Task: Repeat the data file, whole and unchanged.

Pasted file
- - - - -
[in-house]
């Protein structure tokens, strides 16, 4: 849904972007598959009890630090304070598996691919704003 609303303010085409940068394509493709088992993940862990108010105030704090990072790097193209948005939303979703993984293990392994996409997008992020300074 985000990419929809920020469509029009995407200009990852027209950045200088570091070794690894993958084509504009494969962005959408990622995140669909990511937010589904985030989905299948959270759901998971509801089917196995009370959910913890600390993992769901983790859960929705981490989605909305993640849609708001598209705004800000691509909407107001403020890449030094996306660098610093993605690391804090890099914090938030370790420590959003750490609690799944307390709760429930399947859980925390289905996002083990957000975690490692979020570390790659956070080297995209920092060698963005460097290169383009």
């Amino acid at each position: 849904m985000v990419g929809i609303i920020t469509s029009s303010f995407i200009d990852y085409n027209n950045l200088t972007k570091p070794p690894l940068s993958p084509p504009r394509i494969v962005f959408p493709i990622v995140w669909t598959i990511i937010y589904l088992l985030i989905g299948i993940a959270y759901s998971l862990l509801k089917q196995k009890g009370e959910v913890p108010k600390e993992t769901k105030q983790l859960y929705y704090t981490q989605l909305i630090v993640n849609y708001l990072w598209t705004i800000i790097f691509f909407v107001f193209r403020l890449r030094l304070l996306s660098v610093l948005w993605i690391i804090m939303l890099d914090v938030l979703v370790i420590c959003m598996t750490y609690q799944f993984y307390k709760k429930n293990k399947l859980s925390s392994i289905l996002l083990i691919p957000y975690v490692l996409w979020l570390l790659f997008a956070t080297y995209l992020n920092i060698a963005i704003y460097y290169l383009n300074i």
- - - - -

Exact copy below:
[in-house]
């Protein structure tokens, strides 16, 4: 849904972007598959009890630090304070598996691919704003 609303303010085409940068394509493709088992993940862990108010105030704090990072790097193209948005939303979703993984293990392994996409997008992020300074 985000990419929809920020469509029009995407200009990852027209950045200088570091070794690894993958084509504009494969962005959408990622995140669909990511937010589904985030989905299948959270759901998971509801089917196995009370959910913890600390993992769901983790859960929705981490989605909305993640849609708001598209705004800000691509909407107001403020890449030094996306660098610093993605690391804090890099914090938030370790420590959003750490609690799944307390709760429930399947859980925390289905996002083990957000975690490692979020570390790659956070080297995209920092060698963005460097290169383009």
């Amino acid at each position: 849904m985000v990419g929809i609303i920020t469509s029009s303010f995407i200009d990852y085409n027209n950045l200088t972007k570091p070794p690894l940068s993958p084509p504009r394509i494969v962005f959408p493709i990622v995140w669909t598959i990511i937010y589904l088992l985030i989905g299948i993940a959270y759901s998971l862990l509801k089917q196995k009890g009370e959910v913890p108010k600390e993992t769901k105030q983790l859960y929705y704090t981490q989605l909305i630090v993640n849609y708001l990072w598209t705004i800000i790097f691509f909407v107001f193209r403020l890449r030094l304070l996306s660098v610093l948005w993605i690391i804090m939303l890099d914090v938030l979703v370790i420590c959003m598996t750490y609690q799944f993984y307390k709760k429930n293990k399947l859980s925390s392994i289905l996002l083990i691919p957000y975690v490692l996409w979020l570390l790659f997008a956070t080297y995209l992020n920092i060698a963005i704003y460097y290169l383009n300074i």